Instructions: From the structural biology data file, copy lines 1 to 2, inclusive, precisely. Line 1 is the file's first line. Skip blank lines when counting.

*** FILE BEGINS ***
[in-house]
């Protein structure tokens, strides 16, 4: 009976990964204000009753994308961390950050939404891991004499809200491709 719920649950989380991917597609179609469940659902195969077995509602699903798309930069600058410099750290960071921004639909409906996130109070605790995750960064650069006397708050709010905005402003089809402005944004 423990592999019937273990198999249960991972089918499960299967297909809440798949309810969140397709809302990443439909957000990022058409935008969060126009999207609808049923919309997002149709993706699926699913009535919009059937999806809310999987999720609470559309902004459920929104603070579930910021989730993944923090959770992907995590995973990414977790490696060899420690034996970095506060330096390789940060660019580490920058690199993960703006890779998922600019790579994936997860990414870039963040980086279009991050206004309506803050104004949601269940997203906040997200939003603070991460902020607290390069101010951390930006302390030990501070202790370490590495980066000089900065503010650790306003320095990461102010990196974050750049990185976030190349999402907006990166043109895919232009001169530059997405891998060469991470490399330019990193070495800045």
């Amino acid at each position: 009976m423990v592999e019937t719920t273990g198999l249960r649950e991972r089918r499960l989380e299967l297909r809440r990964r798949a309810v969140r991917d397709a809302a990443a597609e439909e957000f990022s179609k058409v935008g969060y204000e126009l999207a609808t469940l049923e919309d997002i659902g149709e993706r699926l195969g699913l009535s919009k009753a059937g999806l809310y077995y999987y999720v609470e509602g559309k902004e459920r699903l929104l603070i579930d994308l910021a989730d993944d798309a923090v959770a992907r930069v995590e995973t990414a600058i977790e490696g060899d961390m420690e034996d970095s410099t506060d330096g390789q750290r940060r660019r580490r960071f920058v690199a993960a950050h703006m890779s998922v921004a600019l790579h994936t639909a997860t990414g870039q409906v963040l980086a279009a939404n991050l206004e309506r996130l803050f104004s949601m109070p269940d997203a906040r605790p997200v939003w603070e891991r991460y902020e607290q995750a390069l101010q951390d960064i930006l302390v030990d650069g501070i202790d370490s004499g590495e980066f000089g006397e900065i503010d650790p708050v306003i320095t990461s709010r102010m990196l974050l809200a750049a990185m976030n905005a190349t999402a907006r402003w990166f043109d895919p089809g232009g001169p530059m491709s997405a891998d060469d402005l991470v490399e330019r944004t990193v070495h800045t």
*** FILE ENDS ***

[in-house]
């Protein structure tokens, strides 16, 4: 009976990964204000009753994308961390950050939404891991004499809200491709 719920649950989380991917597609179609469940659902195969077995509602699903798309930069600058410099750290960071921004639909409906996130109070605790995750960064650069006397708050709010905005402003089809402005944004 423990592999019937273990198999249960991972089918499960299967297909809440798949309810969140397709809302990443439909957000990022058409935008969060126009999207609808049923919309997002149709993706699926699913009535919009059937999806809310999987999720609470559309902004459920929104603070579930910021989730993944923090959770992907995590995973990414977790490696060899420690034996970095506060330096390789940060660019580490920058690199993960703006890779998922600019790579994936997860990414870039963040980086279009991050206004309506803050104004949601269940997203906040997200939003603070991460902020607290390069101010951390930006302390030990501070202790370490590495980066000089900065503010650790306003320095990461102010990196974050750049990185976030190349999402907006990166043109895919232009001169530059997405891998060469991470490399330019990193070495800045």